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When James Damore sent his inaccurate and problematic memo on diversity in the workplace, the internet, tech experts, and the general world responded with justified frustration.

Photo by Leon Neal/Getty Images


The former Google software engineer wrote a 10-page anti-diversity memo in which he claimed the gender gap in tech is due to biological differences between men and women, rather than discrimination. And, while Damore did not directly ascribe to a political party, he compared being conservative today to being gay in the 1950s.

Damore's comments echoed what staffers of color and women in a variety of STEM-focused careers have heard repeatedly in predominantly white offices and schools: They don't belong here.

Still, they continue to prove naysayers wrong through their hard work, dedication, and brilliance.

Simply look at a tech conference, the launch of a millennial-focused website, or a new startup initiative to find women and people of color changing the face of tech in innovative and influential ways — in spite of working with and often being educated by people like Damore.

Here are seven badass people of color changing the game for minority groups in tech.

1. Tristan Walker, founder and CEO of Walker & Company Brands, Inc. and CODE2040

Tristan Walker speaks at TechCrunch. Photo by Noam Galai/Getty Images for TechCrunch.

Walker & Company Brands, Inc., is a grooming products company for African-Americans, and CODE2040 is an organization dedicated to providing tech pathways in the innovation economy for black and Latinx people. Through these ventures, Walker has used his business and tech savviness to create businesses and organizations by and for people of color.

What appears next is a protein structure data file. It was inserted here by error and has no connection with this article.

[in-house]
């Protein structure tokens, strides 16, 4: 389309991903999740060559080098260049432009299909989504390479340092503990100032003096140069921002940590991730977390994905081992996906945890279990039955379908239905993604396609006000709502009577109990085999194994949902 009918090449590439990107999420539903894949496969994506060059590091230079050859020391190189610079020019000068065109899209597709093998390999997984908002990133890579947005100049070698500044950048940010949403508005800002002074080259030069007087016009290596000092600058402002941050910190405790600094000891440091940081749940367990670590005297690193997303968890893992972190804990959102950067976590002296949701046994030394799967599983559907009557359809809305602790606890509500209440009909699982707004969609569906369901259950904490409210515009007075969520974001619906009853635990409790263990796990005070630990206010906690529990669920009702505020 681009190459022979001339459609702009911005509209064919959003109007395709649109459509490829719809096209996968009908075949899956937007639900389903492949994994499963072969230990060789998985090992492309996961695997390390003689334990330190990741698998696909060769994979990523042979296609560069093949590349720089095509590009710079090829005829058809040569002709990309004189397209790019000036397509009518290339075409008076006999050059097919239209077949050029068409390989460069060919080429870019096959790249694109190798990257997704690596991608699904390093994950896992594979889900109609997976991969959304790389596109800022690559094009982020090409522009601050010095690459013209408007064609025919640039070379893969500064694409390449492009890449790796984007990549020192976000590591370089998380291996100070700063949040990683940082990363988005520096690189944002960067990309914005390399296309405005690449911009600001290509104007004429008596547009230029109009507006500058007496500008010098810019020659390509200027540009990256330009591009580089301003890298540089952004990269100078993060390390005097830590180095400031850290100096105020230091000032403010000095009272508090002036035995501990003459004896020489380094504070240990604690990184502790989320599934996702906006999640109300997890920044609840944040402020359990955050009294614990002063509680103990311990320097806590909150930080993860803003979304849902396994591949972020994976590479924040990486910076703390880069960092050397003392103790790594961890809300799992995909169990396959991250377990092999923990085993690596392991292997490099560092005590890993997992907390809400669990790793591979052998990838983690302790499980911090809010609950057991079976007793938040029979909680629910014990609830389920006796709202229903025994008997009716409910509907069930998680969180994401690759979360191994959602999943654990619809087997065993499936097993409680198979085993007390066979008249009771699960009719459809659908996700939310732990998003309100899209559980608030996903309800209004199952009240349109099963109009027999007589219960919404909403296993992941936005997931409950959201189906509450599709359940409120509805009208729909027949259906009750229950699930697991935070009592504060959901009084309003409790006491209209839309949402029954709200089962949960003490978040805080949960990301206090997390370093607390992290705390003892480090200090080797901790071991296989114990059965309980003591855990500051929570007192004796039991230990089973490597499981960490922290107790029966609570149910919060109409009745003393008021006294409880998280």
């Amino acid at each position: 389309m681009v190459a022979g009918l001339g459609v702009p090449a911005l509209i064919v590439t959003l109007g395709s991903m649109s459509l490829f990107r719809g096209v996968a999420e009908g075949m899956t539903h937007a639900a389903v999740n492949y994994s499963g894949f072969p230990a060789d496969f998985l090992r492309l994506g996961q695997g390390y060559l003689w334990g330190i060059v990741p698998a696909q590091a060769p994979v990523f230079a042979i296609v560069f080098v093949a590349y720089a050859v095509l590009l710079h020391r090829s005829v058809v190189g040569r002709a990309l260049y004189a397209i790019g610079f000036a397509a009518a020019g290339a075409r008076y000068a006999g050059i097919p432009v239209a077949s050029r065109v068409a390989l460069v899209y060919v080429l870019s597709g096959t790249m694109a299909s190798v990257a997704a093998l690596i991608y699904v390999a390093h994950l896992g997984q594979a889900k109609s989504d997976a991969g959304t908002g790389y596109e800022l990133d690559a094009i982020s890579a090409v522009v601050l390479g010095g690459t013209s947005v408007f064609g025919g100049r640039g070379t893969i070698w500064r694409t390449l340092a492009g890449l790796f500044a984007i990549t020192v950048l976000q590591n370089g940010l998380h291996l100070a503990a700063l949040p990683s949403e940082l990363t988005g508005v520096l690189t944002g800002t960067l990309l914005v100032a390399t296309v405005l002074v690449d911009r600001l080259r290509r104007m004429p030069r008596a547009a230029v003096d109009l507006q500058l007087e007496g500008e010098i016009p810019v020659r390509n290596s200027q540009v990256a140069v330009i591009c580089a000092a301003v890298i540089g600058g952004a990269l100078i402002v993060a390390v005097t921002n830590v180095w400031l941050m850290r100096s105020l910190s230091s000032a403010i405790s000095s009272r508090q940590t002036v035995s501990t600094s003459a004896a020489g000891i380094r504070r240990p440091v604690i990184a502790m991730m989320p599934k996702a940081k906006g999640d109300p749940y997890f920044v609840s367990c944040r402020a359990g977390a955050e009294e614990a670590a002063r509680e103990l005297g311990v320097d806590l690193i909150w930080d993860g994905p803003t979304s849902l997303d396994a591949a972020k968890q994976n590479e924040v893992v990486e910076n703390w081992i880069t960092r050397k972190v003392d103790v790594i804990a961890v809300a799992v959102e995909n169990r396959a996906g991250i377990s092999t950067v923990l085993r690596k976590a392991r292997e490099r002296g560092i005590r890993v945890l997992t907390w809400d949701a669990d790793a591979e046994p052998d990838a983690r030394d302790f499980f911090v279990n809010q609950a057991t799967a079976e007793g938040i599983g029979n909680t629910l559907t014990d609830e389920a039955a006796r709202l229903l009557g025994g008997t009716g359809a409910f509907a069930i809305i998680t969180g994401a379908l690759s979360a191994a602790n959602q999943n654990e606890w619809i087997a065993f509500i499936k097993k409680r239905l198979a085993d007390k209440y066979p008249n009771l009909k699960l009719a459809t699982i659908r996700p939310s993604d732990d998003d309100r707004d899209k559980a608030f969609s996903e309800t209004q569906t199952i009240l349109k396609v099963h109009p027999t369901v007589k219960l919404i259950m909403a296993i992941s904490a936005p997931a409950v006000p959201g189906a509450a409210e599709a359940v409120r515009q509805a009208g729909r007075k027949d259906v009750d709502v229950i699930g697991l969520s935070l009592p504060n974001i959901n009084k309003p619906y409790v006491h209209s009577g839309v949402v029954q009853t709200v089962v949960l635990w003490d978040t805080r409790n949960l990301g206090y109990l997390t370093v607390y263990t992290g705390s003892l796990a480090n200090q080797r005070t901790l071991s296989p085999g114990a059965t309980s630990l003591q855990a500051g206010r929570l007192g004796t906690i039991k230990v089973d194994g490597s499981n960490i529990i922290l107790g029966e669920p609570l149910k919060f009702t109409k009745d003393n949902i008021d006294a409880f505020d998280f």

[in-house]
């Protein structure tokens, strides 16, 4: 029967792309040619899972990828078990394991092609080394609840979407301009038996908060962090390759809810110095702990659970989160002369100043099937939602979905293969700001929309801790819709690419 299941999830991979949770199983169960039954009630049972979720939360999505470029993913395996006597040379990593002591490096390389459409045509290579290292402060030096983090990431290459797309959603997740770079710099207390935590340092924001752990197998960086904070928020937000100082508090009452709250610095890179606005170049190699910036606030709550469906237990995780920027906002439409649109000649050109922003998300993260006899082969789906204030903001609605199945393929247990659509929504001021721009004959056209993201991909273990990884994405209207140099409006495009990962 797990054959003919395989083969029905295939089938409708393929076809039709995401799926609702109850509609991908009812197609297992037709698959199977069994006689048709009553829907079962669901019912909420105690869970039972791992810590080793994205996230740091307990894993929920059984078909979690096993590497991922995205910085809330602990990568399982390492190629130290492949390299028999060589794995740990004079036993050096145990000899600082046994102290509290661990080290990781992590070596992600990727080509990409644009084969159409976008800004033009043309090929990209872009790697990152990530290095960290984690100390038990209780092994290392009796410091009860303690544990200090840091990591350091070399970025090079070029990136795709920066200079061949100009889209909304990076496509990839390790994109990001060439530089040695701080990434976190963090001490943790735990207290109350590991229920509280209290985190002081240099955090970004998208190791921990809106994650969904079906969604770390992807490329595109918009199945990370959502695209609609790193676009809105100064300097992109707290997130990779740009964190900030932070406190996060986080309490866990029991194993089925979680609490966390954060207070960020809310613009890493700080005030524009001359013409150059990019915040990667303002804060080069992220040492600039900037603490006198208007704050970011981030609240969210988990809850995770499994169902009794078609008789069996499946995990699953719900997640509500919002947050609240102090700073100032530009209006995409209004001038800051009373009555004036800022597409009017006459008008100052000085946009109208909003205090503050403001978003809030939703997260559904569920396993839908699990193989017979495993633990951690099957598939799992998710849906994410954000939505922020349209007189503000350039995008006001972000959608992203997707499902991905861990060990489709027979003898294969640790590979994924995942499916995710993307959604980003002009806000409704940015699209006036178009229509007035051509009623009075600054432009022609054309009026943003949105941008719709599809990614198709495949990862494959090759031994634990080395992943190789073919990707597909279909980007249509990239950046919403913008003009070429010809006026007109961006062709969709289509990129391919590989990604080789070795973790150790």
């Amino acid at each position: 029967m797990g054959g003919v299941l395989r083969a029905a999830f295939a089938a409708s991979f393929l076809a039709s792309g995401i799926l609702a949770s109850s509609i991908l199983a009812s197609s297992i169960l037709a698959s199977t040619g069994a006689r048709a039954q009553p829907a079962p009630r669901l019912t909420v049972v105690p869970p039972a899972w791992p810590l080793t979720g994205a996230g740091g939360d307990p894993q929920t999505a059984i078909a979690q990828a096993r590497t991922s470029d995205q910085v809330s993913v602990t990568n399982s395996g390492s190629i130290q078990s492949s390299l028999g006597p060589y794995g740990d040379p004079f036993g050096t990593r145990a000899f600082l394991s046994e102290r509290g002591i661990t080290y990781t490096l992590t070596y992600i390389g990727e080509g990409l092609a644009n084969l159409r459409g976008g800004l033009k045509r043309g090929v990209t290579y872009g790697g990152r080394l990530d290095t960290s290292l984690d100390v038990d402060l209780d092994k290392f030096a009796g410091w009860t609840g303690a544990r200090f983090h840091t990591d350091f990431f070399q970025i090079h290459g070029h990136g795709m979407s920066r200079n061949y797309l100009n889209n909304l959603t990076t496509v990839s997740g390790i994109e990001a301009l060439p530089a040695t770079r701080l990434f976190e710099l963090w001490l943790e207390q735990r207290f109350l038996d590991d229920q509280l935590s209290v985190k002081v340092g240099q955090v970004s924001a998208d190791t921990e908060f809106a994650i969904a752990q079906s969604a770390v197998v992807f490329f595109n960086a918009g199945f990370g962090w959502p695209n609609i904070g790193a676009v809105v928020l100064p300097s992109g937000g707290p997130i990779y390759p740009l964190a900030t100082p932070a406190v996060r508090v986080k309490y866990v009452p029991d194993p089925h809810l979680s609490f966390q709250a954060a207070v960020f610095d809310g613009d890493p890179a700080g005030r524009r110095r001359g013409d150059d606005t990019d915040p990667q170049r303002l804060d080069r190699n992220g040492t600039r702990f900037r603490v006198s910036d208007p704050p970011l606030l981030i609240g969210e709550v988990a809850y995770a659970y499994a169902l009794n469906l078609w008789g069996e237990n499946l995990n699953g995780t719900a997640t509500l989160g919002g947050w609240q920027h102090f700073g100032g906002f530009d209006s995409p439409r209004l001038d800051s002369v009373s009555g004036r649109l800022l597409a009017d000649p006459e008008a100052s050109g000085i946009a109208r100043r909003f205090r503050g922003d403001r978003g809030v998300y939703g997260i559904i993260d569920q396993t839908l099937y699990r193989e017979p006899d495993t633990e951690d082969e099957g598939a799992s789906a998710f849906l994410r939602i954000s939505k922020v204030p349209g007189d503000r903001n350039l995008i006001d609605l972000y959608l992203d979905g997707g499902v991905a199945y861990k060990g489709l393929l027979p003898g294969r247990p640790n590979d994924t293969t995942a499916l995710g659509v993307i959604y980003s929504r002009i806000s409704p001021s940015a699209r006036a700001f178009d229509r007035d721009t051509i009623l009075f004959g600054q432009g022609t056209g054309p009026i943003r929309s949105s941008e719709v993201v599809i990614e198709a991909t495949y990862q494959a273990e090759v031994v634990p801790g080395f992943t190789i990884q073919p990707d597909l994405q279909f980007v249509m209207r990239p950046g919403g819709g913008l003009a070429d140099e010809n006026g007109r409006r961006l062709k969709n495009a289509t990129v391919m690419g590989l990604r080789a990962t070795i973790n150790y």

Walker often speaks at conferences to discuss the importance of teaching tech in schools and communities of color, and he advocates for increasing the number of women and people of color in tech.  

2. Ruzwana Bashir, founder and CEO of Peek.com

After graduating from Oxford and Harvard Business School, Ruzwana Bashir worked in investment banking before creating Peek, an online platform for vacation planning. The U.K. native of Pakistani descent has had profound influence in the tech industry, and she's used her voice to speak out against sexual assault and abuse.

Photo by Slaven Vlasic/Getty Images for the 2015 Tribeca Film Festival.

3. Khalia Braswell, UI/UX designer at Apple and founder of INTechCamp

According to a report from National Center for Women & Information Technology (NCWIT), black women only hold 3% of computing jobs. Khalia Braswell is one of the many faces in the competitive STEM field working to change this. The Apple UX designer founded INTech Camp in 2014, aiming to expose more girls of color to technology and to increase gender and racial representation in tech in future years.  

"Being future ready means building relationships, remaining positive, and giving back to those that helped you along the way," Braswell said in a speech for NAF (formerly the National Academy Foundation). Braswell maintains an active social media presence and continues to work with young girls in her nonprofit.

4. Elaine Warren, founder of SurvivorPlan

The innovative technology veteran has worked with business and health care clients, such as Emory University and Veterans Health Administration, for 20 years to provide software solutions for their initiatives.

"I loved the creativity along with the structure, and I realized that software development was both a science and an art form," Warren told Redox. "I went on to study computer science in college and was hooked."